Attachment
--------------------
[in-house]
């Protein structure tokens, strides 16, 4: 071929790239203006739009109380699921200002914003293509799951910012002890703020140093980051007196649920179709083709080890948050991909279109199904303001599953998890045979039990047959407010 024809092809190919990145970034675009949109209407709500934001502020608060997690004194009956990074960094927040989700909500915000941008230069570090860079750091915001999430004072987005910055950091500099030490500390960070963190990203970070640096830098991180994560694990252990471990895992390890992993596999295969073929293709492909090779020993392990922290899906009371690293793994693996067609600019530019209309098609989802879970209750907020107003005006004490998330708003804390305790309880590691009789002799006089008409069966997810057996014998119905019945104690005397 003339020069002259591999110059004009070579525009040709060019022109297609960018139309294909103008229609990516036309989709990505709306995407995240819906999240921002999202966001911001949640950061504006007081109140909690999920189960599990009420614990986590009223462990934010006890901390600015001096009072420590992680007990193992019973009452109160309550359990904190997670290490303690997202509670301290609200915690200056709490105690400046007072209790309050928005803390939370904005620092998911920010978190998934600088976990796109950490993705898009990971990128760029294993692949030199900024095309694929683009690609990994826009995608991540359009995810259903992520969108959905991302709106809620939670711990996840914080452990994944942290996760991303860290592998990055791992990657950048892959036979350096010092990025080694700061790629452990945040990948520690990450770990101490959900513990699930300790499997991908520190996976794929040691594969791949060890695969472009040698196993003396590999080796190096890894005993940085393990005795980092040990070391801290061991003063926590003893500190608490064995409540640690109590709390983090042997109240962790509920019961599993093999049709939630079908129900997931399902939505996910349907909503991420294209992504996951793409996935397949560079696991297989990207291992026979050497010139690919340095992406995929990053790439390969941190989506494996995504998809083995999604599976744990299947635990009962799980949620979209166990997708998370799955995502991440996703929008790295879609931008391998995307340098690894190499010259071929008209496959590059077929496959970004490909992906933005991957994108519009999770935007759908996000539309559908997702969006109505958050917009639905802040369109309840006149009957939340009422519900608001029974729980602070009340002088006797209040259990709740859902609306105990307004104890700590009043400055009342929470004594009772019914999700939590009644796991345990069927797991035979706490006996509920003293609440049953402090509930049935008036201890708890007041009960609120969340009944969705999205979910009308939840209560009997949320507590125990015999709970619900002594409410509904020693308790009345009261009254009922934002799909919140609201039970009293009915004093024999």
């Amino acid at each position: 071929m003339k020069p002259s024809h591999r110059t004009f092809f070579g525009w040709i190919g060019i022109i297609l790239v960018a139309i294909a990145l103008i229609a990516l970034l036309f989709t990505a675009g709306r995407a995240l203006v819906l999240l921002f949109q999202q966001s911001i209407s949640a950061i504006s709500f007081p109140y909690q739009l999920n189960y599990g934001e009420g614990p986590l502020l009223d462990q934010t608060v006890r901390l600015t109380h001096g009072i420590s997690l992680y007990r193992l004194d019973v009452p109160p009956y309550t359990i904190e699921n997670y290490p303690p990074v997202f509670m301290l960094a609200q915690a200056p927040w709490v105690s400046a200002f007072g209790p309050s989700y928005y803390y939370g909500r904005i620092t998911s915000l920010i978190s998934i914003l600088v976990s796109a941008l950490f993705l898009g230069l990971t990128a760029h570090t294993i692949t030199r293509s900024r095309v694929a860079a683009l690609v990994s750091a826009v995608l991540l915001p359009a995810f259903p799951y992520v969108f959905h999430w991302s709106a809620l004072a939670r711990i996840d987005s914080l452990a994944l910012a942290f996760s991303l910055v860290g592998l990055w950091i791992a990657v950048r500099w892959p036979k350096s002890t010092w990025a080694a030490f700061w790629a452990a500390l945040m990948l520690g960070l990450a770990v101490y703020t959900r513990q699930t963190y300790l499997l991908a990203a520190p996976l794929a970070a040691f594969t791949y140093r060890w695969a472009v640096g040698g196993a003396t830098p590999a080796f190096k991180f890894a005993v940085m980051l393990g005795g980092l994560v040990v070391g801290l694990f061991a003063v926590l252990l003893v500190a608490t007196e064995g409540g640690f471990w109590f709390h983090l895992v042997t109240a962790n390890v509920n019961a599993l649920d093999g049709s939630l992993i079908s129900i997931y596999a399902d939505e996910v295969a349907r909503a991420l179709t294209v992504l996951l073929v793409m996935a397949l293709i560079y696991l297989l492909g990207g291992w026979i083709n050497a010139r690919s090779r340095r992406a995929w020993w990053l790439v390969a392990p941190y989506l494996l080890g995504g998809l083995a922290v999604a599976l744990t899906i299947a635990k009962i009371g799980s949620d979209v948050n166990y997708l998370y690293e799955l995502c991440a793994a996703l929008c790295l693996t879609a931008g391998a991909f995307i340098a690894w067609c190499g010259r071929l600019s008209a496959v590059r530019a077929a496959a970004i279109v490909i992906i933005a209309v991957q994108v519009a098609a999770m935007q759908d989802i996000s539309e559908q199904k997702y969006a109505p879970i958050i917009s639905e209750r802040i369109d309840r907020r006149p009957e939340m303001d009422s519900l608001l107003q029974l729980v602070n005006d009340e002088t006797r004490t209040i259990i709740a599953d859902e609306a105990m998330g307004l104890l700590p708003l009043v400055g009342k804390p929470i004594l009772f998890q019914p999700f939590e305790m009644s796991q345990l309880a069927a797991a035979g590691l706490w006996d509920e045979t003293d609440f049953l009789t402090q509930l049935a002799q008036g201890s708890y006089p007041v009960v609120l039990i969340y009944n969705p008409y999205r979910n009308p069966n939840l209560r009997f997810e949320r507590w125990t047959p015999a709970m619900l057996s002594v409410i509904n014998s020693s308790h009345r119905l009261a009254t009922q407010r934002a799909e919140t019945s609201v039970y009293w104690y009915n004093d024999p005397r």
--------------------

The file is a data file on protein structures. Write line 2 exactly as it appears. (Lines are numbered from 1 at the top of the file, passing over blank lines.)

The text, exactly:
């Protein structure tokens, strides 16, 4: 071929790239203006739009109380699921200002914003293509799951910012002890703020140093980051007196649920179709083709080890948050991909279109199904303001599953998890045979039990047959407010 024809092809190919990145970034675009949109209407709500934001502020608060997690004194009956990074960094927040989700909500915000941008230069570090860079750091915001999430004072987005910055950091500099030490500390960070963190990203970070640096830098991180994560694990252990471990895992390890992993596999295969073929293709492909090779020993392990922290899906009371690293793994693996067609600019530019209309098609989802879970209750907020107003005006004490998330708003804390305790309880590691009789002799006089008409069966997810057996014998119905019945104690005397 003339020069002259591999110059004009070579525009040709060019022109297609960018139309294909103008229609990516036309989709990505709306995407995240819906999240921002999202966001911001949640950061504006007081109140909690999920189960599990009420614990986590009223462990934010006890901390600015001096009072420590992680007990193992019973009452109160309550359990904190997670290490303690997202509670301290609200915690200056709490105690400046007072209790309050928005803390939370904005620092998911920010978190998934600088976990796109950490993705898009990971990128760029294993692949030199900024095309694929683009690609990994826009995608991540359009995810259903992520969108959905991302709106809620939670711990996840914080452990994944942290996760991303860290592998990055791992990657950048892959036979350096010092990025080694700061790629452990945040990948520690990450770990101490959900513990699930300790499997991908520190996976794929040691594969791949060890695969472009040698196993003396590999080796190096890894005993940085393990005795980092040990070391801290061991003063926590003893500190608490064995409540640690109590709390983090042997109240962790509920019961599993093999049709939630079908129900997931399902939505996910349907909503991420294209992504996951793409996935397949560079696991297989990207291992026979050497010139690919340095992406995929990053790439390969941190989506494996995504998809083995999604599976744990299947635990009962799980949620979209166990997708998370799955995502991440996703929008790295879609931008391998995307340098690894190499010259071929008209496959590059077929496959970004490909992906933005991957994108519009999770935007759908996000539309559908997702969006109505958050917009639905802040369109309840006149009957939340009422519900608001029974729980602070009340002088006797209040259990709740859902609306105990307004104890700590009043400055009342929470004594009772019914999700939590009644796991345990069927797991035979706490006996509920003293609440049953402090509930049935008036201890708890007041009960609120969340009944969705999205979910009308939840209560009997949320507590125990015999709970619900002594409410509904020693308790009345009261009254009922934002799909919140609201039970009293009915004093024999």